Do they mean well? Is it just a handful of idealists? Are the others worse? In times of laissez-faire capitalism, socialism could look like an acceptable alternative. In 1917 the socialists acquired power and had opportunity to apply their humanitarian ideals. Since then socialists killed 170 million people and when we add, in my opinion correctly the victims of national socialists, NSDAP, it is more than 200 million lives on their conscience.  Unfortunately, the count goes on.

The left, including Fabians overlooks the crimes of their comrades to this very day. 17, 000 supposed victims of Pinochet are brandished at every opportunity, but 70,000 killed by Castro’s socialist dictatorship, for them do not exist. Their excuses confirm murderers in their conviction, that they do good. They may occasionally drop a few tears, when their comrades forget about TV cameras, as e.g. Bob Hawke after the Tiananmen Square massacre and say, “we are different”. It is true, from their point of view, that it is a different power clique. SA and SS also did not like each other. For us the difference between Fabian socialism and Marxist socialism, is as between a frying pan and a fire. Would you prefer Trotsky or Stalin to decide about your existence or nonexistence? In power struggles ideologies are only red herrings, but by now it ought to be clear to everybody that from blood-red ideology, through blood brown to the pink one, socialism always leads to great human suffering, besides which other ideologies or religions are just hopeless muddlers.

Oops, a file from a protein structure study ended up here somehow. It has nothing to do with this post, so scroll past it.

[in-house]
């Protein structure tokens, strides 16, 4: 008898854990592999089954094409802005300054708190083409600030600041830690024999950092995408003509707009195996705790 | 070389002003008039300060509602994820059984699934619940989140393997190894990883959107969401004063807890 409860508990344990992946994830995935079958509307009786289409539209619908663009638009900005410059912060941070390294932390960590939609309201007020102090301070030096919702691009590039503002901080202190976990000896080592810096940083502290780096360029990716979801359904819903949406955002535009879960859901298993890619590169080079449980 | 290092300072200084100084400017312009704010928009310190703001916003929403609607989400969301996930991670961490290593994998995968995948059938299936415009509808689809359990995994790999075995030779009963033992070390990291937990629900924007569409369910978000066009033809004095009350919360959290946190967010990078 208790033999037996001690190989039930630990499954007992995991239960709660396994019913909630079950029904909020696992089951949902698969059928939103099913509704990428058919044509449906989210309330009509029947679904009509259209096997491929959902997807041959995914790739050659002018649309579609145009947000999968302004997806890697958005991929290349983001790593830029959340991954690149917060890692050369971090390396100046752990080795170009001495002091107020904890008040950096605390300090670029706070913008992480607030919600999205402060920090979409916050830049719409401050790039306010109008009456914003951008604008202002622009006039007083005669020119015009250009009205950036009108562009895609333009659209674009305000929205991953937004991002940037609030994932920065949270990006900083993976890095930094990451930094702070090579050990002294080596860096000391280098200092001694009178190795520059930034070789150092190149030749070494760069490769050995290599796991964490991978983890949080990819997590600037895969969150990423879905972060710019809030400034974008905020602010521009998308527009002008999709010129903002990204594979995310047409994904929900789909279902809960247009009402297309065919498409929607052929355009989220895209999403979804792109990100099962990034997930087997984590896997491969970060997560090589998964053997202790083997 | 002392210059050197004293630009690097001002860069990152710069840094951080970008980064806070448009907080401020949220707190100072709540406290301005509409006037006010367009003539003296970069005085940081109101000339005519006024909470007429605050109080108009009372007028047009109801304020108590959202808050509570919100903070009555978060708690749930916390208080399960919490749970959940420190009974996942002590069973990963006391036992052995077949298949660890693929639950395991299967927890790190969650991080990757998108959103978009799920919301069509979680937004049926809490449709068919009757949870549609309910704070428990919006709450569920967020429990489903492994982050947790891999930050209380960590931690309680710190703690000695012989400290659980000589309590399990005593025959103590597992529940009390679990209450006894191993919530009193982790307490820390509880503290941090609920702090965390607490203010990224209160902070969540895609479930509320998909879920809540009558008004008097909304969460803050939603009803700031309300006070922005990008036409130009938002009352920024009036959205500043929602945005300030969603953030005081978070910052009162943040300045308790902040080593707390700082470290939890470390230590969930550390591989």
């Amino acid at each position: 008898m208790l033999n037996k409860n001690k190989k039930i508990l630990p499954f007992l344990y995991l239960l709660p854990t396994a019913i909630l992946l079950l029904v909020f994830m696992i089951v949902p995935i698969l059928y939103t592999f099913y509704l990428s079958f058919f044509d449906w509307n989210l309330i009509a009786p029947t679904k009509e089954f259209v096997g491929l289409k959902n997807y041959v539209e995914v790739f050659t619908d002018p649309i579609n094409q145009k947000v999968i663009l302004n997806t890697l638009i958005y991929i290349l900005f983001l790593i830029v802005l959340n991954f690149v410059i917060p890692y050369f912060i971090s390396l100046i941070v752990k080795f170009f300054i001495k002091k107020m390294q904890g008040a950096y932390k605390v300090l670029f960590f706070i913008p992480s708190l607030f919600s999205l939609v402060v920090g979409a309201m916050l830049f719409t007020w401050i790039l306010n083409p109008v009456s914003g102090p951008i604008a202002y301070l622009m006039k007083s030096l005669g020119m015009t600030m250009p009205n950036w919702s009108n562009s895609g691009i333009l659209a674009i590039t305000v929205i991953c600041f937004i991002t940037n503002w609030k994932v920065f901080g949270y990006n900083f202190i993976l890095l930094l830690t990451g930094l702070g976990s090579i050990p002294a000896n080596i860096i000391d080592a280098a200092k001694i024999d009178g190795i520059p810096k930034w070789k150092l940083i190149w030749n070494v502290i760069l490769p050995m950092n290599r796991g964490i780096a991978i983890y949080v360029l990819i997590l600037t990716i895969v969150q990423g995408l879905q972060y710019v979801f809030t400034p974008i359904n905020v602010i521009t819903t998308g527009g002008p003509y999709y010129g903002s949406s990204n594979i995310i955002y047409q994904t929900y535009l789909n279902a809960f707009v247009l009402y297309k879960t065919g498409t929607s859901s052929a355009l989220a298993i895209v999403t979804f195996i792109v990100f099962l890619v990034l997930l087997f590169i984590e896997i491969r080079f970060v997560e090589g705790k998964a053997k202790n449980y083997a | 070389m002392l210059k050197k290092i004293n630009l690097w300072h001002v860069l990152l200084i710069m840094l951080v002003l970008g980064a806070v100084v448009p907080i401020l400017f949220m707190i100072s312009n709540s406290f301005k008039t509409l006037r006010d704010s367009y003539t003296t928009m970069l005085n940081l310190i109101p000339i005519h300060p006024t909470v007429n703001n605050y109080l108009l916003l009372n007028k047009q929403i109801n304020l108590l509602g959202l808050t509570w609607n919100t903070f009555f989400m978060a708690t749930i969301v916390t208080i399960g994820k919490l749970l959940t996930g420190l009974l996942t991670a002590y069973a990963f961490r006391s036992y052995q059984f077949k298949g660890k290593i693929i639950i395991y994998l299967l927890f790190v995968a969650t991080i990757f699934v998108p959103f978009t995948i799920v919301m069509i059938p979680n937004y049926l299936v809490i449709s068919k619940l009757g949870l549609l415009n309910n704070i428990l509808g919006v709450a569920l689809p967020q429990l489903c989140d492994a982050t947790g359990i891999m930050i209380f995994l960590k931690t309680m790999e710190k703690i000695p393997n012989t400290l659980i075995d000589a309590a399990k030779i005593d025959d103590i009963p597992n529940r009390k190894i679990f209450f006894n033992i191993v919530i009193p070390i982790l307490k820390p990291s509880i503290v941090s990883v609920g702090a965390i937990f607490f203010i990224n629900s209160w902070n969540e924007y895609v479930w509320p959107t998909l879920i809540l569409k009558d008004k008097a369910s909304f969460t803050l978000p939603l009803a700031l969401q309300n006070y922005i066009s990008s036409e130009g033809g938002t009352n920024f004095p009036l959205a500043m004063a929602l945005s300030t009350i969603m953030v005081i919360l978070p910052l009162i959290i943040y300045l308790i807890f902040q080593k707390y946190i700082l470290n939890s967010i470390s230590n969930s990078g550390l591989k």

The Australian Fabian Society replaced a wolf in sheep’s clothing by a turtle. Panda may come later. The original crest was more sincere, even though maybe a hyena… The spots would not be discernible under that snow-white skin anyway.

Back to the history. Rome won. Religious, elderly Fabius was pushed aside five years before Hannibal returned to Africa. Carthage was not defeated by Fabius, but by Scipio Africanus.  It was the beginning of the end of the Roman republic.

Mathew 7, 15-20 :- “Beware of false prophets, which come to you in sheep’s clothing, but inwardly they are ravening wolves. Ye shall know them by their fruits. Do men gather grapes of thorns, or figs of thistles? Even so every good tree bringeth forth good fruit: but a corrupt tree bringeth forth evil fruit. A good tree cannot bring forth evil fruit, neither can a corrupt tree bring forth good fruit. Every tree that bringeth not forth good fruit is hewn down, and cast into the fire. Wherefore by their fruits ye shall know them.

© PAUL JACKO  september 2008


G.D.H. Cole – Fabiánský socialismus Melantrich  1947

Ernie Bradford – Hannibal  1981 Macmillan London Limited

G. Jungwirth – Snapshots of Hope. The Making of Modern Labor. A Decade of landmark speeches to the Fabians Australian Fabian Society Pluto Press Australia Limited 1998